Next in our period powerful series, we caught up with Jasmine Tribe, Campaign Co-ordinator at City to Sea. Here, we chatted about her work with City to Sea, the problem with period plastics and how City to Sea are working to tackle this issue.
What’s the mission behind City to Sea?
“City to Sea is a not-for-profit environmental organisation running campaigns to reduce the use of everyday plastic. We’re made up of everyday people doing extraordinary things; using our skills (and sometimes discovering new ones) to create a more beautiful world. Our mission is to connect our actions to the oceans and to awaken active hope, champion practical solutions and inspire positive action that serves to protect and restore wildlife, rivers and seas.”
What motivated you to start/join City to Sea?
“I always admired City to Sea’s campaigns for being so simple and yet so effective in reducing plastic pollution and creating behaviour change. I joined the team this year and I love the positive working atmosphere and grassroots energy that drives us all to help create a more kind, beautiful and sustainable world. I’m very proud of the fact that we aren’t afraid to tackle taboo subjects and our campaigns are fun and daring!”
What’s the problem with plastic?
“We’ve realised that the qualities that initially made plastic such a ground-breaking material – strength, water-proof, durability – are the very same qualities that make it such a pervasive pollutant… Every single piece of plastic that has ever been made is still around today. It is either in landfill, polluting our urban and natural environments or making its way up the food chain.
There are countless problems with our throw-away attitude towards plastic. With it being such a new material (it’s only been used in the mainstream for about 60 years!), we still don’t know the full extent of the impact of plastic pollution.
What we do know is that between 8 and 12 million tonnes of plastic are entering our oceans every single year, killing over 1 million marine animals and injuring and/ or poisoning millions more. As we are a) at the top of the food chain and b) buy so much of our food wrapped in plastic, we have now found microplastics in human stools, which could have some severe health implications.
Our addiction to single-use plastic is choking the ecosystems that human beings rely on and seriously threatening our health – it’s time to give it up!”
How are periods impacting the planet?
“Did you know that a staggering 4.3 billion disposable menstrual products are used in the UK every year? This creates a huge amount of avoidable waste with much of it being plastic.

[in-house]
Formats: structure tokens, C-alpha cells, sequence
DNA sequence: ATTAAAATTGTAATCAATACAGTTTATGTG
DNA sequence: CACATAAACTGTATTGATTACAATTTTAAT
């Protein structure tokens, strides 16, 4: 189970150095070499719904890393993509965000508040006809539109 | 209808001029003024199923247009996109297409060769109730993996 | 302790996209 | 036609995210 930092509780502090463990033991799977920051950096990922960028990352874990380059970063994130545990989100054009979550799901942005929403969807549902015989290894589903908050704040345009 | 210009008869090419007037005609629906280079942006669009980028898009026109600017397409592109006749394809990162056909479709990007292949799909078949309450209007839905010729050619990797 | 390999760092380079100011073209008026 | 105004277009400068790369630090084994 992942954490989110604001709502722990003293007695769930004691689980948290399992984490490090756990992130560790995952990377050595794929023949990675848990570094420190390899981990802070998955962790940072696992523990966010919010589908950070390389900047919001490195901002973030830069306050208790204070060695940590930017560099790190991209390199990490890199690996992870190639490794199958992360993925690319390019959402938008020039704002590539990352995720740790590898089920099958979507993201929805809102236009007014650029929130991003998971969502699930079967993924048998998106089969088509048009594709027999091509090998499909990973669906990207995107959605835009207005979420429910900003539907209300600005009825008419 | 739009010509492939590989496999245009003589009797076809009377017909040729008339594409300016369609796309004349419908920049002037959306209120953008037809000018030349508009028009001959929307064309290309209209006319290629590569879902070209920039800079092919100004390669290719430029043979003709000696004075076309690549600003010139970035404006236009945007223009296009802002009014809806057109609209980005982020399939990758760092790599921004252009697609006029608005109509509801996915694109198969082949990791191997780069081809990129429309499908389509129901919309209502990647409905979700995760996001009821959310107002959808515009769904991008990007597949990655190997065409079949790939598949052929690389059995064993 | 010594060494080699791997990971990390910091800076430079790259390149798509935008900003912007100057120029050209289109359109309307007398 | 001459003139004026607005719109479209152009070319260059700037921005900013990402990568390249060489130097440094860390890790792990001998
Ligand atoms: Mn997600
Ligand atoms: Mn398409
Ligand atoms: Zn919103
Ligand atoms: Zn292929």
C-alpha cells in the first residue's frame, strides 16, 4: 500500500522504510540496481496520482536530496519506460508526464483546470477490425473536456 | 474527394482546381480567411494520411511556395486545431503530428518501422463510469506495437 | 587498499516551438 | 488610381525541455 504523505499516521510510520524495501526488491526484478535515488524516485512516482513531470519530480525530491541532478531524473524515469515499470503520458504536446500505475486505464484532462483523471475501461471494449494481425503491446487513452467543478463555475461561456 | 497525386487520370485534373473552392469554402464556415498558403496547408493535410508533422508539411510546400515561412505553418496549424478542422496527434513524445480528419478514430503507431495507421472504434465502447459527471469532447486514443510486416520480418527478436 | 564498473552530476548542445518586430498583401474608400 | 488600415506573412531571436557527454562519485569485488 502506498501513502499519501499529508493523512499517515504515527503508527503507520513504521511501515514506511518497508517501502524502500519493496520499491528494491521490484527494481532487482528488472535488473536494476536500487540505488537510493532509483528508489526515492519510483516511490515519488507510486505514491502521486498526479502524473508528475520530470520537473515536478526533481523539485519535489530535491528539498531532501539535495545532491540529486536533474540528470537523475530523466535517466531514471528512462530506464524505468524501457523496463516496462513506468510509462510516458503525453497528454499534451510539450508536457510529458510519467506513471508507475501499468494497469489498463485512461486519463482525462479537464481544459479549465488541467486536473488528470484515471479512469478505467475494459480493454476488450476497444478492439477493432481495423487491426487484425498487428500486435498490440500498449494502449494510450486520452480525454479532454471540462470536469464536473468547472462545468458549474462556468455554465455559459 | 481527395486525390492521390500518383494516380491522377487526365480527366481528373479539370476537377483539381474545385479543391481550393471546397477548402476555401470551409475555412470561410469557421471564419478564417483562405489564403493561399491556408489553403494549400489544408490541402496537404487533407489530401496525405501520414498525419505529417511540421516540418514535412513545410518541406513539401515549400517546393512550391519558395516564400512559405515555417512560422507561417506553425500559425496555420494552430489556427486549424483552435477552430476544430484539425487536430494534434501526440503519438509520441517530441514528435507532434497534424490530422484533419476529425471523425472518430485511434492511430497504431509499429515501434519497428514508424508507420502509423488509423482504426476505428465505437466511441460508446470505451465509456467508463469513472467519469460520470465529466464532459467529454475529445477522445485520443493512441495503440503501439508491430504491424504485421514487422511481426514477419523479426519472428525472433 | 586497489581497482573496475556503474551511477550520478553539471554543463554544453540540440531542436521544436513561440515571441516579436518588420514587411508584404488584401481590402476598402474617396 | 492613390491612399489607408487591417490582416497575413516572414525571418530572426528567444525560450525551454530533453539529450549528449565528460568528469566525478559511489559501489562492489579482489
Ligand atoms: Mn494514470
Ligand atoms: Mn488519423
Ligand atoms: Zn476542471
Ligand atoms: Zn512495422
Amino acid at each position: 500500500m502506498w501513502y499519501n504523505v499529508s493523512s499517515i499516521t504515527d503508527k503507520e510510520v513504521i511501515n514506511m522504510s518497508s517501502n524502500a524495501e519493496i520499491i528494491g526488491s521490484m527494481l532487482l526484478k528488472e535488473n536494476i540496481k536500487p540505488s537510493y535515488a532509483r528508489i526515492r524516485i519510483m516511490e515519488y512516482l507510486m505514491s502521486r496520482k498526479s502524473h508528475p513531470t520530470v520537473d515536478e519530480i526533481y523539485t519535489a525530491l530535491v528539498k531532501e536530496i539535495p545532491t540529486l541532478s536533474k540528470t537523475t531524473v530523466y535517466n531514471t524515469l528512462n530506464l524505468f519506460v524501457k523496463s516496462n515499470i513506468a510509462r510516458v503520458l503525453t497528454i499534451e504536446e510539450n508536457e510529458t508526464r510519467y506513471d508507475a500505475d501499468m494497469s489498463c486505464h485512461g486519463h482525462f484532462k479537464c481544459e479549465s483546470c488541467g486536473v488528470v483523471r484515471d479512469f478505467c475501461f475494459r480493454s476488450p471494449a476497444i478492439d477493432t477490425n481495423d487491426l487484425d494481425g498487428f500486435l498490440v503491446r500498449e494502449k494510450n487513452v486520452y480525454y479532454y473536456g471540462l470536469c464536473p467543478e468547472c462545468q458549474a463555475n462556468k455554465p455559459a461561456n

A ‘conventional’ menstrual pad contains around the same amount of plastic as four carrier bags. Depending on where it ends up as waste, it could have a longer life-span than the woman who uses it! Regular tampons are also made from 6% plastic and often contain bleach.”
What can we do to have a planet-friendly period?
– “Switch to reusables!
– If you still want/ need to use disposable products, then organic products are far better for our bodies as well as for the environment. No bleaching, no ‘fragrances’, no chemicals associated with plastics. Of course, organic products still shouldn’t be flushed down the loo! If you still want/ need to use disposable products then switch to a non-toxic, 100% organic brand.
– Never ever flush your period products or any kind of wipe. Plastics don’t belong in the sea – only flush paper, poo and pee!”
Why is it bad to flush period care products down the toilet?
“Most of our sewers were built in the Victorian era – we didn’t even use toilet paper back then, let alone tampon applicators, menstrual pads, tampons or wet wipes. Although no period products should go down the loo, it’s estimated that every single day in the UK about 700,000 panty liners, 2.5 million tampons and 1.4 million pads are flushed down the toilet.
These items create blockages and overflowing in our sewers and we end up with these plastic nasties escaping into our rivers and seas…Flushed plastics make up 8.5% of beach litter in the UK and this is so easily avoidable! Why not try switching to reusables, or if you can’t make sure you get a bin in your bathroom.” Discover more on why flushing period care products is a big no, no here.
What can we expect to see next from City to Sea?
“Keep your eyes peeled for lots more Plastic-Free Periods videos, competitions and partnerships in the spring of 2019!
We recently trialled our new behaviour change campaign – Bog Standard – which aims to change flushing behaviour and reduce that 8.5% of UK beach plastics originating from our bathrooms. We sat on a loo in the highstreets of Essex on World Toilet Day to share our campaign story!”
How can people get involved and support your mission?
“If you’re interested in trying reusables, I really recommend checking out our FAQs page.
If you want mainstream brands to remove plastic and bleach from their products tweet at them and make your voice heard!
To reduce your plastic footprint in other areas of your life check out our website and subscribe to our Plastic-Free Journal for tips and giveaways of reusable goodies! Good luck on your journey and let us know how you get on via Twitter.”
Thanks to Jasmine for sharing such informative, crucial insights on the plastics problem and for telling us all about City to Sea! For more Period Powerful Profiles, catch up on our latest chat with Ella Daish talking about her campaign on plastic-free periods.